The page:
- IMAGE GALLERIES
- CYCLORAMA SHOP
- Cyclorama Week
- Guide to Types of Bike
- Beginner's Guide
- Practical Information Articles
- Women's Cycling
- Cycling Technology
- Cycling History
- Issues and Inspiration
- Cycling Worldwide
- Cycle Sport
- Cycling Books. Reviews and Other Lit Crit.
- Bike Culture on the web
- Press department
The Wonder of Almost Nothing
JIM McGURN on bikes and literature.
I haven't written any poetry since I was 16, and, with any luck, never will again. But I remember one of my cringe-worthy juvenile efforts; about being part of the wind, intoxicated by movement, delirious with speed. A bit like how it sometimes is on a bicycle, but, ironically, I wrote my bardic bombshell at about the time I gave up cycling in search of motorised manhood. Motor mania is sold off the back of a spurious romanticism. There was a more cordial and innocent romanticism in the earlier days of cycling -- but I often wonder what good old Goethe would have made of the bicycle. Non-German readers may need to be reminded that Johann Wolfgang von Goethe was a late 18th - early 19th Century genius-polymath-poet-philosopher, perhaps best known for his version of the Faust story. His earlier works were infused with romantic idealism and heightened emotionalism.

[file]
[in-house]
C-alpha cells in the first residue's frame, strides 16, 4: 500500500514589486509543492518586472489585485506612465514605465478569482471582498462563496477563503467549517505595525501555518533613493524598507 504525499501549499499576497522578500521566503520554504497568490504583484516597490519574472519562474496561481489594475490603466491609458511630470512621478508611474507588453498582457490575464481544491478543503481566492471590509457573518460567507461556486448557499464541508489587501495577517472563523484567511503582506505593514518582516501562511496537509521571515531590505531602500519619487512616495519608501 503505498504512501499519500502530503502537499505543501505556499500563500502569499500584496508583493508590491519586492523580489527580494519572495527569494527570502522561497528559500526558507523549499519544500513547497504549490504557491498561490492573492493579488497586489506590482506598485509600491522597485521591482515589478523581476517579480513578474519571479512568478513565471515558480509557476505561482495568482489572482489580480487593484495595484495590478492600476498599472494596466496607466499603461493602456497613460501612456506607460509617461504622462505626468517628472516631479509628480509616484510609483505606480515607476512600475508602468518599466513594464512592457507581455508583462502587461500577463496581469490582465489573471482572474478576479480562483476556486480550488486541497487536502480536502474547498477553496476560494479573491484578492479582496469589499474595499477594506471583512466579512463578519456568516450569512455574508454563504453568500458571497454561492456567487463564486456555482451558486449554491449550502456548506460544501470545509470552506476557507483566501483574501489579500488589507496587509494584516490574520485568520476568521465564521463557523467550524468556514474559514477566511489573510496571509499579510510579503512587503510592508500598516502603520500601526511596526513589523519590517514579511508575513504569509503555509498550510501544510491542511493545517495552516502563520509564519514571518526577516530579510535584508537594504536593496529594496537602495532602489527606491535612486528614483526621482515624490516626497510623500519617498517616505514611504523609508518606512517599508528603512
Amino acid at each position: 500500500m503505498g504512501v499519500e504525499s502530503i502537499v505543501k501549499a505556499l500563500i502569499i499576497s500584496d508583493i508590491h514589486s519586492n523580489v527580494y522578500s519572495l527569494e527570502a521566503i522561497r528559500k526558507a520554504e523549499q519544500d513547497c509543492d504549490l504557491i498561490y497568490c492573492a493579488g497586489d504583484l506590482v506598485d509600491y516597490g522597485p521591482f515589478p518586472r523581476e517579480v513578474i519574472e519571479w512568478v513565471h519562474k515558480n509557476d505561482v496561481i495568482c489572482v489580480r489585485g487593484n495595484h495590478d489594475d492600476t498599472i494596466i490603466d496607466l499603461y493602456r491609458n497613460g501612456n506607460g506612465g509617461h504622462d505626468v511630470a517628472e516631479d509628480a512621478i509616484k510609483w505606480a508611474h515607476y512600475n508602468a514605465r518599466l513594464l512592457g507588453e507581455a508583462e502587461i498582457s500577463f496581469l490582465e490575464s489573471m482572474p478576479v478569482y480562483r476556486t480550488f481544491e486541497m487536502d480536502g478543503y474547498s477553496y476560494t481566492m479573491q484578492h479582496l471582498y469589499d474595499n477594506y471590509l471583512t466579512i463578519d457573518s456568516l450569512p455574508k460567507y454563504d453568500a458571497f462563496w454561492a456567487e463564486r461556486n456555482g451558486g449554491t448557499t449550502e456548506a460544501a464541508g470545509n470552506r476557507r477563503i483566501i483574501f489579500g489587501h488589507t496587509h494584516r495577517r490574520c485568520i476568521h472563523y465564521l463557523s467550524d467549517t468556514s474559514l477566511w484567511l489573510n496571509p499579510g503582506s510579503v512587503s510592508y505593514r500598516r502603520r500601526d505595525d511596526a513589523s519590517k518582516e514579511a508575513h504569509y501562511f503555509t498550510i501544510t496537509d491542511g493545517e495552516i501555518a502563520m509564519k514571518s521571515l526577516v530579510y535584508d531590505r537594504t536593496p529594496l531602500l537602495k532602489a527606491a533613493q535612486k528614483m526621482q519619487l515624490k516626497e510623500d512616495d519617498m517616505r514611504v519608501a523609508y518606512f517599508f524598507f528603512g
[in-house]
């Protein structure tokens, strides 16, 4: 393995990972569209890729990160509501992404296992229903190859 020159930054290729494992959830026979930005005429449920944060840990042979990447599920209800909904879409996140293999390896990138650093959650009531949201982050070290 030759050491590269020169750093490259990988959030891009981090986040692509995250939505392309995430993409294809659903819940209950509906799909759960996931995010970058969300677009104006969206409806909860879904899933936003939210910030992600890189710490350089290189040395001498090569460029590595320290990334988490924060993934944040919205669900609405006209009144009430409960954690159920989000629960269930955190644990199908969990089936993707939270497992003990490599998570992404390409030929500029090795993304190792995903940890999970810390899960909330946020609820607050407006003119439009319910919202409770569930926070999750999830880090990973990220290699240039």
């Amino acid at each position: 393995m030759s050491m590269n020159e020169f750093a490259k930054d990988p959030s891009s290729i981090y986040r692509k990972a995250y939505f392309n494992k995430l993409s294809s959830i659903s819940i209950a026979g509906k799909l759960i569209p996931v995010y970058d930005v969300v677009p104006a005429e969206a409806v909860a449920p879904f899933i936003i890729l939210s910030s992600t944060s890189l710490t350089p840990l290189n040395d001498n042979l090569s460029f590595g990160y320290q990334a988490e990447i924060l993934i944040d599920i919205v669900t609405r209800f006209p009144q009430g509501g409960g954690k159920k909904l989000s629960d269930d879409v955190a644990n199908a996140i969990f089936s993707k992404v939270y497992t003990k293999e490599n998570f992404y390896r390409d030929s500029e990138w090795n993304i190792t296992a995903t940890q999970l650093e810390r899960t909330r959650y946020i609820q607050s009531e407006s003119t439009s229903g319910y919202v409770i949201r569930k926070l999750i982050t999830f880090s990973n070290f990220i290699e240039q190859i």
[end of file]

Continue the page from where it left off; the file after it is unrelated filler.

What's Goethe got to do with cycling? Up till a few weeks ago I could have been a clever clogs and told you that in the very early 1800s he looked out of his bedroom window in Leipzig and saw students exercising on running machines: the first bicycles. Sadly I am now told that this is a myth, due to a misreading of his diaries. (Thank you, Professor Lessing). The students were instead having fun on public treadmills.
Goethe would have loved cycling. He'd have had his love-struck protagonists on tandems, and his Faust and Mephistopheles might have done their dirty deal in a Mercedes car showroom.
When great writers and thinkers were later presented with the lyric potential of the bicycle it was to be the Irish intelligentsia who took it to the heights of literary acclaim: their prose often fondled the bicycle as a gentle icon of a contented and much-loved rural society. Flann O'Brian laced the bicycle into many of his comic works, but it was Samuel Beckett who proclaimed and celebrated the power within the magic geometry of triangle and revolving circles.
Many great writers have sensed the glory of the minimal which lies in those few superbly arranged bits of tube and wire -- and now the media academics are joining in. We recently had a professor of genetics telling us that the bicycle was the most crucial aid there had ever been in genetic diversity. And Professor Steven Pinker, the American expert on language, has told TV audiences that the bicycle is one of his Seven Wonders of the World. To prove this he was filmed on his racer, in full, gorgeous Lycra and cool shades. Just think: you can't sit in your own pyramid, nor can you sniff the dandelions in the hanging Gardens of Babylon, but there's one Wonder that's all yours, to enjoy any time. Just hit those pedals and it'll write the poetry for you.